“Do people ever think you wear those ironically?” the chiropractor asked as I lay on her table.
I was rocking a pair of navy riding pants and a t-shirt. The ensemble was still clean, yet to be coated in their latest cycle of dirt, sweat, and horsehair. I didn’t need to be a biological terrorist in the dear doctor’s office; although she has put me back together after so many stupid horse injuries at this point, I don’t think she would bat an eyelash.
Despite the chiropractor’s assumption, the outfit choice was for practicality. Upon leaving her office, I went straight to the barn. After that, I changed into slacks and went to work. This costume change is my standard for most weekdays; get up, put on barn clothes, drive, ride, drive some more, change into business casual attire, work, and drive home.
However, the desire to change one less time a day is only part of why I muck about in my barn clothes. Riding clothes now are pretty cute.
Gone are the days when all breeches were that god-awful shade of beige, the fabric so thick and stiff it was no wonder Europe colonized half the world in search of more breathable material. Today we have choices: silicon seats, stain resistant fabric, four-way-stretch, compression, and in every hue of the rainbow.
One of my favorite pairs is bright fuchsia and has Lululemon-esque mesh vents on the calves. Move aside, athleisure wear at the grocery store. I buy my Greek yogurt in breeches.
Every week at least three pairs of my breeches go through the wash and then are hung up to dry like knee-patched flags proclaiming, “Here lives an equestrian! Hear her roar!” My downstairs neighbor even refers to the look as “Horsey Cosplay,” and he isn’t wrong.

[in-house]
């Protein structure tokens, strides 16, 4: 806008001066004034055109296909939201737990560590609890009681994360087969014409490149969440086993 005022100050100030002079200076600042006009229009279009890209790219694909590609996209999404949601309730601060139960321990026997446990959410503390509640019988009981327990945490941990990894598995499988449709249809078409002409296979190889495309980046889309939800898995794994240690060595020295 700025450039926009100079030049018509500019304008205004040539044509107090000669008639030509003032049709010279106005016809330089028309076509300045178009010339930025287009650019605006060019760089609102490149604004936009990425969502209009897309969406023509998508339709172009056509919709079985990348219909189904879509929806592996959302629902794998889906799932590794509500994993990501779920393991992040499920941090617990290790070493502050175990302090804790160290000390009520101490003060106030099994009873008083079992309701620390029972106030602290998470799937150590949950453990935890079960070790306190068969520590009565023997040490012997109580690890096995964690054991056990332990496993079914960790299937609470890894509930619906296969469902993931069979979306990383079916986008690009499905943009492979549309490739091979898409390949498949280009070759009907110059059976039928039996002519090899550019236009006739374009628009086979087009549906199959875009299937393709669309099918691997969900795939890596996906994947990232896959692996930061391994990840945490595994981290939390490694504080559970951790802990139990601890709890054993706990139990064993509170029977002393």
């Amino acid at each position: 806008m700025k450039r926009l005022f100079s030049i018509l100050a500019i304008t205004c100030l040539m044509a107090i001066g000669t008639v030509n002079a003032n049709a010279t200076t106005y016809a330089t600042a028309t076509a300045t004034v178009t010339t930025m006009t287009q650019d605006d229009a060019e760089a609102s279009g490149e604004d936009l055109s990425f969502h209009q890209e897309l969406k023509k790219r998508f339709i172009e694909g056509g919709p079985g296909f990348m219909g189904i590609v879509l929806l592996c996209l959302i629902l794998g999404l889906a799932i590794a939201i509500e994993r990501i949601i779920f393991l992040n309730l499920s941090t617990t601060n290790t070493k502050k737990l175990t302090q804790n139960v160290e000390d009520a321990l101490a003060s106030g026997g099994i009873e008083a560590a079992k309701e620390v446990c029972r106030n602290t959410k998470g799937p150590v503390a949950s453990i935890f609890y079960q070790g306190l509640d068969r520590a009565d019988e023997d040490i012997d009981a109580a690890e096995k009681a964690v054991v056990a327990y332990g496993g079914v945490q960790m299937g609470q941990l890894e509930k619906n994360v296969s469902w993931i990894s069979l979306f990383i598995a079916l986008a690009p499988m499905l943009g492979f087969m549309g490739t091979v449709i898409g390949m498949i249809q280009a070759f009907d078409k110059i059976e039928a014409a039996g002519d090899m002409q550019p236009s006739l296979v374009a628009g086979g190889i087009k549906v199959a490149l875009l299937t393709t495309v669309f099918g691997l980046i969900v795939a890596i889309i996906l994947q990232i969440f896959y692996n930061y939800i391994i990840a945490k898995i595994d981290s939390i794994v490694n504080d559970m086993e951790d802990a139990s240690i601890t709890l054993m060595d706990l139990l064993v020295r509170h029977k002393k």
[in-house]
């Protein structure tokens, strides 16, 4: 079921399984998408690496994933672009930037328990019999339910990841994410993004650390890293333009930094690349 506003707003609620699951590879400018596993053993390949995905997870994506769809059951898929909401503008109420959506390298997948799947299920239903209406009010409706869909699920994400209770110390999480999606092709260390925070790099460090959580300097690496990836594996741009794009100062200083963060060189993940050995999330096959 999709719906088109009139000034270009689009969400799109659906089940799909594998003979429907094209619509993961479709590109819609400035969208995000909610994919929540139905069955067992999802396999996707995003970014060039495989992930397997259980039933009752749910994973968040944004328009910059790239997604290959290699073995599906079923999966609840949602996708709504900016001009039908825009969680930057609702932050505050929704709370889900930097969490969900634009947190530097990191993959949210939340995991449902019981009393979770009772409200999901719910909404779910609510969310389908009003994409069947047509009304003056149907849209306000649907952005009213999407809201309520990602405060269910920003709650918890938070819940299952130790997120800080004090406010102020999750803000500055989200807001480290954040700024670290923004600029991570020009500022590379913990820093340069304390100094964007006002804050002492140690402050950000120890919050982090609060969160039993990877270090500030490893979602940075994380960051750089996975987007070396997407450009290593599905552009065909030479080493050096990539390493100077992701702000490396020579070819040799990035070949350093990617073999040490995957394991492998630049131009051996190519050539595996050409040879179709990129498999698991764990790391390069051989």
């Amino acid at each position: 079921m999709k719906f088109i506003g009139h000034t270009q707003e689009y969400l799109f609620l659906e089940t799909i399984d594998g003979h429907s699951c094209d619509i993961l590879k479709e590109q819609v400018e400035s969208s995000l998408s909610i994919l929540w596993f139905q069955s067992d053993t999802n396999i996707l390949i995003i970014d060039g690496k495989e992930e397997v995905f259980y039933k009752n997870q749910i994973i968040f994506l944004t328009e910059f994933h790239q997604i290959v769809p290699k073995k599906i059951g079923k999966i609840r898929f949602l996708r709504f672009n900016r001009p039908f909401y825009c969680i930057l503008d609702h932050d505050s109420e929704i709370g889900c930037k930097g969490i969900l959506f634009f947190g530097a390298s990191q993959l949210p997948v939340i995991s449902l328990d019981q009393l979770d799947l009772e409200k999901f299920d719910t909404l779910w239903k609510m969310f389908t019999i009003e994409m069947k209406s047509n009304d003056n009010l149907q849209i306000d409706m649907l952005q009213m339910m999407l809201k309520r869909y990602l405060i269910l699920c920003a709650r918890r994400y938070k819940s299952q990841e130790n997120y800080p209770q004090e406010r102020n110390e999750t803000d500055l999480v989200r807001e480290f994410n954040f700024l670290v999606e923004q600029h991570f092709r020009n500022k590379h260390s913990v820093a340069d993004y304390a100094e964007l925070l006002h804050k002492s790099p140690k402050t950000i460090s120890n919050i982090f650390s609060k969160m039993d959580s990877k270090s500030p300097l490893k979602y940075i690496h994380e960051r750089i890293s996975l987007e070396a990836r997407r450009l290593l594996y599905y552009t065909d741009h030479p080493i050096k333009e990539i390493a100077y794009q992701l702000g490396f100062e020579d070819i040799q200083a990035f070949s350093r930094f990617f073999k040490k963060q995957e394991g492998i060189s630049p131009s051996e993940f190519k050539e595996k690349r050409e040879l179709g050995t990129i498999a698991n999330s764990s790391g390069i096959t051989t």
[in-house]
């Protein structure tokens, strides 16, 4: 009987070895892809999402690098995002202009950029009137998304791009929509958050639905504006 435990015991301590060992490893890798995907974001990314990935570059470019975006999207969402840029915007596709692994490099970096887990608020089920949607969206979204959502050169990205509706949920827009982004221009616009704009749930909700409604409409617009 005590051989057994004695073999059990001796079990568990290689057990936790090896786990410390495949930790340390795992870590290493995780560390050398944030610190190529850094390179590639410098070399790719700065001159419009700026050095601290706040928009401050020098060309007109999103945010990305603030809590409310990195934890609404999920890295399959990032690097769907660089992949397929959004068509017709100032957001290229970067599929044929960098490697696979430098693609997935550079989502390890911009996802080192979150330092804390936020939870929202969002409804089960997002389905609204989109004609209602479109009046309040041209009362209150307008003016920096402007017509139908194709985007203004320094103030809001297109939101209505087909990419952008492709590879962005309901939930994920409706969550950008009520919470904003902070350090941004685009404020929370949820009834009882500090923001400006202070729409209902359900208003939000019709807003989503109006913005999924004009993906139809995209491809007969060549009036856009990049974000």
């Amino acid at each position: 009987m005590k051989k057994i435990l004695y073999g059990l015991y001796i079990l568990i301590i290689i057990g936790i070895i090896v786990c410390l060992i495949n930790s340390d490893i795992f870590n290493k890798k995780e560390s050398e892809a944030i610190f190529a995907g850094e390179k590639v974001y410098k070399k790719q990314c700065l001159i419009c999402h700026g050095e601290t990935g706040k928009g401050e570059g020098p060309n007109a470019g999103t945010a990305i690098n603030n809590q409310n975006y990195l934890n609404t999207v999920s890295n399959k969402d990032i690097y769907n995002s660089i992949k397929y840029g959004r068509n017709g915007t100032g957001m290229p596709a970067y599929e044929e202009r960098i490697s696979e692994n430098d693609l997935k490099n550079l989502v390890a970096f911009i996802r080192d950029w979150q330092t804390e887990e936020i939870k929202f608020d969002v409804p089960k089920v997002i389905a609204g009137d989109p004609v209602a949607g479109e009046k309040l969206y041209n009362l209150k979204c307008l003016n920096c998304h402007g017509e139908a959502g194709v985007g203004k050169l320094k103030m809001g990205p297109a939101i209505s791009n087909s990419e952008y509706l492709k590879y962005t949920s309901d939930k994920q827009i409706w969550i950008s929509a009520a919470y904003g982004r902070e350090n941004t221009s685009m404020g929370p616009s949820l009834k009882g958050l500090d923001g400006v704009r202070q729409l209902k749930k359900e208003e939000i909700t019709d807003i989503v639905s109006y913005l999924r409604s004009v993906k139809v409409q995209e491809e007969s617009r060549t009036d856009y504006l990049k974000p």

As a plus-size person, my newer riding clothes have made me prouder to live in my own body. Riding attire brands were among the many clothing lines that sang in the chorus of shame for a long time. Options were limited. If I could find something, I was often the biggest size brands carried; anything larger simply didn’t exist or was so expensive that one pair cost the same as half a month of rent.
It felt as if the tags were screaming, “Don’t get any fatter, Gretchen. Otherwise, you don’t deserve to do the things you love.”
Today, brands like Sticky Seat, Sync Equestrian, Muirneen, Kerrits and more come in many sizes. With so many choices, it is now easier to live by the rule that if I am the biggest size a brand offers, they don’t need me as a customer. Some more inclusive brand can have my hard-earned cash instead.
“Those give you such a juicy booty,” a non-horsey friend told me when I took her to the barn recently. She reminded me that I, too, am allowed to feel desirable and have clothes that fit.
When I pull on a pair of riding pants, I am reminded of how lucky I am to have a hobby that I love and a body that allows me to do it. So, of course I should wear the brightest breeches I can find.